Arduino uno voltage regulator

Hi “arduinonians” :slight_smile: , how much current can the arduino uno voltage regulator handle ? I just bought a dc power supply rated 9v, 1A and I want to use it to power up a project with the uno that will draw up to 700mA. Can I use the power supply I bought ?

Assuming you are drawing the current from the 5v line (which is the o/p of the linear regulator) you'll probably shutdown the regulator due to heat.

9v - 5v = 4V drop @ 700mA = 2.8 Watts....
The regulator would get too hot and shutdown - it needs to be around 1watt max for safety...

.. Ken

You will almost certainly need a separate voltage regulator if you want lots of current at 5V.

If the main load can work at 9V then run it from 9V, it will simplify things.

Thanks for the response. So what you guys are saying is that even if I power up the uno externally with a 9V, 1A supply, I can not draw up to 700mA from the board. Then what is the maximum current that I can draw from the board safely if I power it up with the 9V power adapter ?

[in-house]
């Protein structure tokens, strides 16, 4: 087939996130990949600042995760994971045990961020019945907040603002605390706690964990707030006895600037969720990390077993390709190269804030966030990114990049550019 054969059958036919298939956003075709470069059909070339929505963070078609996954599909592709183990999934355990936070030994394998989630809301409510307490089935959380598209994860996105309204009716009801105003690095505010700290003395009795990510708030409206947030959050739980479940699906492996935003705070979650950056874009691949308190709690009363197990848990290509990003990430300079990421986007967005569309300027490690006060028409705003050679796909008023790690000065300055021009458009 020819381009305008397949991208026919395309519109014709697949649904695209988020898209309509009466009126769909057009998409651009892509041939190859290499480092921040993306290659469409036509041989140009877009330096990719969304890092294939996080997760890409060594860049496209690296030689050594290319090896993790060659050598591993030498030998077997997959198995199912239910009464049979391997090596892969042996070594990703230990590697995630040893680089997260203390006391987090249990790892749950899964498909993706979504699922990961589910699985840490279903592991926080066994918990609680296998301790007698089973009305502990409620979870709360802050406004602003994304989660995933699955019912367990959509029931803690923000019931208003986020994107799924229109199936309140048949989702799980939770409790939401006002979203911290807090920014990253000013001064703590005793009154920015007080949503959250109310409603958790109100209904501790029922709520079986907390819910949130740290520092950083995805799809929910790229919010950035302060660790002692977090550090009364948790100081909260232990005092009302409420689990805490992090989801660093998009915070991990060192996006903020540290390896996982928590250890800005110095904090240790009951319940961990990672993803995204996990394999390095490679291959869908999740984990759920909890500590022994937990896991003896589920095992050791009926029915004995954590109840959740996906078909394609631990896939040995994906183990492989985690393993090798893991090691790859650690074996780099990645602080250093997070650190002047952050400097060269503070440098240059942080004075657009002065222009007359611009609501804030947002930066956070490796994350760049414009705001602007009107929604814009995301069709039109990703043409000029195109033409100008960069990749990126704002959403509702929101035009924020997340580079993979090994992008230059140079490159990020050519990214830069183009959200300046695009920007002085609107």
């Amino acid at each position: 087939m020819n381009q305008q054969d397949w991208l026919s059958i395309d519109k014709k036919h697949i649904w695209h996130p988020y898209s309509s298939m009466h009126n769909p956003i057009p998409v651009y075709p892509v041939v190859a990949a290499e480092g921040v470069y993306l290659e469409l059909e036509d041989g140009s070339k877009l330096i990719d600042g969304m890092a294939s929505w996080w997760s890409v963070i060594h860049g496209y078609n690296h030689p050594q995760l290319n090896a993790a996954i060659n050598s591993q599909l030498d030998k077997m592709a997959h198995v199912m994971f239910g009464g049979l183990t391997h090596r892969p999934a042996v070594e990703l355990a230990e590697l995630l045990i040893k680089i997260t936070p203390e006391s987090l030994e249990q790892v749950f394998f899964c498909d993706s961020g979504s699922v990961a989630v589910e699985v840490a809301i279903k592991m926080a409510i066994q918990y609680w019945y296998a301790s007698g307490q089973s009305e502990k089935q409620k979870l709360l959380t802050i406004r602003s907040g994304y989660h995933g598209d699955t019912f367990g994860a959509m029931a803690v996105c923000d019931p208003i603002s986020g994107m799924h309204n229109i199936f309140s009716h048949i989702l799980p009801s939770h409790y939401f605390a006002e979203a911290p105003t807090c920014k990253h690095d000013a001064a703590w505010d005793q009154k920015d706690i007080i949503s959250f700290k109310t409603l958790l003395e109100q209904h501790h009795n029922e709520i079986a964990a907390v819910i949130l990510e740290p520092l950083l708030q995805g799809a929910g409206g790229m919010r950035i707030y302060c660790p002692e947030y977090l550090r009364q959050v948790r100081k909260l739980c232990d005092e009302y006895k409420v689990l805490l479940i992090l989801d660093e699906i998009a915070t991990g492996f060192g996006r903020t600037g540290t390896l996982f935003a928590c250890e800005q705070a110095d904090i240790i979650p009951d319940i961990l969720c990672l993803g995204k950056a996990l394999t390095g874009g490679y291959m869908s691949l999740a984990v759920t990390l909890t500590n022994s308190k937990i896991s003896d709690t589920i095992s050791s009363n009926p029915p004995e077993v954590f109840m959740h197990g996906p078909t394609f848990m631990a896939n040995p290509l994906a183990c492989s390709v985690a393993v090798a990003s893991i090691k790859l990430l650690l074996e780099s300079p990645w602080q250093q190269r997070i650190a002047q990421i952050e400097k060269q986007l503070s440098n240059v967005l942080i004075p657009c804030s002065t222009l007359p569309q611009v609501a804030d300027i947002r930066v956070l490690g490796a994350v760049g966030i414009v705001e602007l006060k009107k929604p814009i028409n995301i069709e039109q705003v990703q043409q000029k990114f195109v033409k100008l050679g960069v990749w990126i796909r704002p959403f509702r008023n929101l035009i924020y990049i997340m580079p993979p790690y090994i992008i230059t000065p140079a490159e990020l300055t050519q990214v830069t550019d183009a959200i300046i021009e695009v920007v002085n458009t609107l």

malgwi, you'll want to try to keep the power to no more than 1 watt...

Max Current You Can Draw = 1(watt) / (Supply Voltage - 5v)

So, 1w / (9v-5v) = 1w / 4v = 250mA

You might want to look at a DC-DC (Buck) Converter - this would be more efficient than the built in linear converter and allow you to draw more current.

.. Ken

Thanks Ken, I now get it.

Hi! This is quite old posting but one question came to my mind.

What if using 7 V as a power supply, wouldn't it then be possible to get 500 mA instead 250 mA because

P = U * I
P = (7-5 V) * 0,5 A
P = 1 Wat (still safe, regulator wouldn't heat too much!)

So 2 V voltage drop would make it possible to get 500 mA (and with 1 V voltage drop even 1 A). What am I missing here?

Thank you for your answers!

Hi,
A 7V input to the 5V, linear regulator will not guarantee a regulated 5V.
Linear regulators like used in the UNO need 2.5 to 3V at least higher input voltage than the rated output voltage.

Tom… :slight_smile: